Lock picking is the craft of unlocking a lock by manipulating the inner mechanisms without using the intended and original key for the lock. Lock picking is typically done by using a Lock Pick Kit, tools designed for lock picking.
Usage in Splinter Cell series Edit
In the Splinter Cell series, lock picking is similar in each of the games. For the console versions, lock picking is done by rotating the left analog stick until the control vibrates. Once the controller vibrates, one of the inner pins will be locked in place moving along to the next one. Once the required number of pins are successfully picked, the door will be unlocked and the player will then be able to open the door. For the PC version (or any version using a keyboard), lock picking is done by using the directional arrow keys to manipulate the locks, without any sort of rumble feature helping the player.
The player can also use a Disposable Pick to quickly open a door, however, it creates noise and each Disposable Pick can only be used once. In Splinter Cell: Chaos Theory and Splinter Cell: Double Agent, the player has access to a knife they can use to break the lock to the door. This creates noise, and drops the player's mission rating (in the respective game), but it's usually faster than for the player to pick the lock with their Lock Pick Kit. Version 1 of Splinter Cell: Double Agent allowed the player to unlock a lock picking upgrade that will automatically pick the lock in seconds without any input from the player (besides initiating the action).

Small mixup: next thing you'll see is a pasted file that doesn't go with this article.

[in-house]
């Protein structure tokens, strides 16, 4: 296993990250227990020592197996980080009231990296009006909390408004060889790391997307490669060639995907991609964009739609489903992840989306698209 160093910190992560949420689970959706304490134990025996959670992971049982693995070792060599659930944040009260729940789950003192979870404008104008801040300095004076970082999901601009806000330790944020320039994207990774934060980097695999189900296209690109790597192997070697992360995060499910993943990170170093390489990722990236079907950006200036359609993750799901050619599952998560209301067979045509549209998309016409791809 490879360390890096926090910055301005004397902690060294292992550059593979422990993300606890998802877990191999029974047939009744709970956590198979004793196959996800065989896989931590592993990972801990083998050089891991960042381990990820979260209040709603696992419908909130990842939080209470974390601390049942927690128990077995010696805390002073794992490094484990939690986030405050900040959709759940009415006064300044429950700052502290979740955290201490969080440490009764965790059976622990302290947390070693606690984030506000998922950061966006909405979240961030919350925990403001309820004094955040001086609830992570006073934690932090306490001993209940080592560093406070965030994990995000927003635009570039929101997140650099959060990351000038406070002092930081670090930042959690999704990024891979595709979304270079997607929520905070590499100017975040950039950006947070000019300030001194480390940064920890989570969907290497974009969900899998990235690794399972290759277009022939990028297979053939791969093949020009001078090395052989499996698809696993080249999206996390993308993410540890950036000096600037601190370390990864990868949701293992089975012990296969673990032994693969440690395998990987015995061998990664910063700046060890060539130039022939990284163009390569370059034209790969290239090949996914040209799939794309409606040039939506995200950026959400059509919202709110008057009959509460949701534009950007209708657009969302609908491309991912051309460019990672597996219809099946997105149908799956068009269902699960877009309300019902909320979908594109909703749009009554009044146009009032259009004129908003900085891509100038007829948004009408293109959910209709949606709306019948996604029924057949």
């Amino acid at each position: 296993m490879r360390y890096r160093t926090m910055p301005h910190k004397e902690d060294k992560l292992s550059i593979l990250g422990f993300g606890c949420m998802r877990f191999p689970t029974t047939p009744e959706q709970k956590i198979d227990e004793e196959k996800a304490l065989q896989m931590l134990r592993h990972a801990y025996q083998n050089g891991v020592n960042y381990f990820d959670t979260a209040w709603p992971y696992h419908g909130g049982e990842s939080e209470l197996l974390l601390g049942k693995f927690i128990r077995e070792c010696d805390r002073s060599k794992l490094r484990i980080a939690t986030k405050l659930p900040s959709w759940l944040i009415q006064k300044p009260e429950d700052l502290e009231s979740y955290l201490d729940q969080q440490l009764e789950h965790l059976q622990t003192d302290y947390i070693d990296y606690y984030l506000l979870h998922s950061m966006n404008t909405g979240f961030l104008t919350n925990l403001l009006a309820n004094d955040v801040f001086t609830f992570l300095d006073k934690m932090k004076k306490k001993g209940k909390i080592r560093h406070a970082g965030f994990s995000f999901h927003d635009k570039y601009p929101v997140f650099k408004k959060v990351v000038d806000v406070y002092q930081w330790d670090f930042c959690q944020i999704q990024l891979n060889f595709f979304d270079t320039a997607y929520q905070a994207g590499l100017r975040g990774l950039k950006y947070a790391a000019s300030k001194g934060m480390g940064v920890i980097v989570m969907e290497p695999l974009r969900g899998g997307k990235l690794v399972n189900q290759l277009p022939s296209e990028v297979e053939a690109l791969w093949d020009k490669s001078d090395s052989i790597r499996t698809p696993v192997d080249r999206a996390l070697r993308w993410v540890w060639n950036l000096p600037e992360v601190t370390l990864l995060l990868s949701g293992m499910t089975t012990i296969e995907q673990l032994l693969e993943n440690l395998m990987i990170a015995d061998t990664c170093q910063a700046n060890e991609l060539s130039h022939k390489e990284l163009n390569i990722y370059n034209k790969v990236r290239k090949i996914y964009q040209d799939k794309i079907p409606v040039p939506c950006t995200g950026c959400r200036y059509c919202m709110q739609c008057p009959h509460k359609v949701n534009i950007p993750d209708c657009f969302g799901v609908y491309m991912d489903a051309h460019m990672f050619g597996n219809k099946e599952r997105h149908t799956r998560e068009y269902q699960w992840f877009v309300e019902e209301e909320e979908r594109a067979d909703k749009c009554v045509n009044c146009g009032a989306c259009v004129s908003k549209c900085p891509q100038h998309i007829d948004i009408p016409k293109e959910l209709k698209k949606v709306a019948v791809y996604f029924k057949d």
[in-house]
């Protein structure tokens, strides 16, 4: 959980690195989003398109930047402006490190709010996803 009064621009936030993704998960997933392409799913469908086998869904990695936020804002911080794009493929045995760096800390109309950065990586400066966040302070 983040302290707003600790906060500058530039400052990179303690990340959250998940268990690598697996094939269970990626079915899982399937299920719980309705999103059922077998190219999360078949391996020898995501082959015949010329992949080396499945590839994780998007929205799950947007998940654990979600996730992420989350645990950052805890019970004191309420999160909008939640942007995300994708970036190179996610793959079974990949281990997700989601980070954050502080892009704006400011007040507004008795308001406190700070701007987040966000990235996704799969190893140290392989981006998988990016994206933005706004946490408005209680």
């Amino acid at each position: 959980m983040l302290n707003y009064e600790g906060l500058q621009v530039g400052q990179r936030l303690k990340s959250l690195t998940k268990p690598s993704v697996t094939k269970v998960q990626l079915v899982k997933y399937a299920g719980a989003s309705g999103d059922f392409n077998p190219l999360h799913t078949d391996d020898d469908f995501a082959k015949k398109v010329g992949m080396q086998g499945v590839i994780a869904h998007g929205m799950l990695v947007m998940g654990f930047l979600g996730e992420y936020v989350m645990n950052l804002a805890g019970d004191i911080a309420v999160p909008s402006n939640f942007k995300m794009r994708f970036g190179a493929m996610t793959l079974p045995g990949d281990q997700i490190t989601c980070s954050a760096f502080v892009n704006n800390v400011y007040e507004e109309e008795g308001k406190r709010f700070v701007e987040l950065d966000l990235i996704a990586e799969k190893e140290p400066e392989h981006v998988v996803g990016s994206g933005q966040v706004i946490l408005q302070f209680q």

Both versions of Splinter Cell: Double Agent were the last Splinter Cell games to feature lock picking, as the feature was removed in Splinter Cell: Conviction and never made an appearance in the next title, Splinter Cell: Blacklist.
There are unique lock-picking mini-games in the Splinter Cell series. Some situations require the player to lock pick cuffs off their hands. The first encounter is in Tom Clancy's Splinter Cell: Pandora Tomorrow where the player takes the role of Douglas Shetland momentarily, to release himself from his cuffs. A similar case occurs in Tom Clancy's Splinter Cell: Chaos Theory in the Kokubo Sosho. If Sam is captured by the ISDF, he must lock pick his cuffs in order to avoid further interrogation. The player cannot see the inner section of the lock, in contrast to Pandora Tomorrow, but for the console version the vibration and sound can be anticipated.
Another unique mini-game is the using the Telemetric Lock Pick. Sam must open a vault in the Panamanian Bank and in order to do so, two people must open the vault's key locks. He was equipped with a synchronisation device so it can mimic Sam's moves and act as a second person lock-picking in similar motion.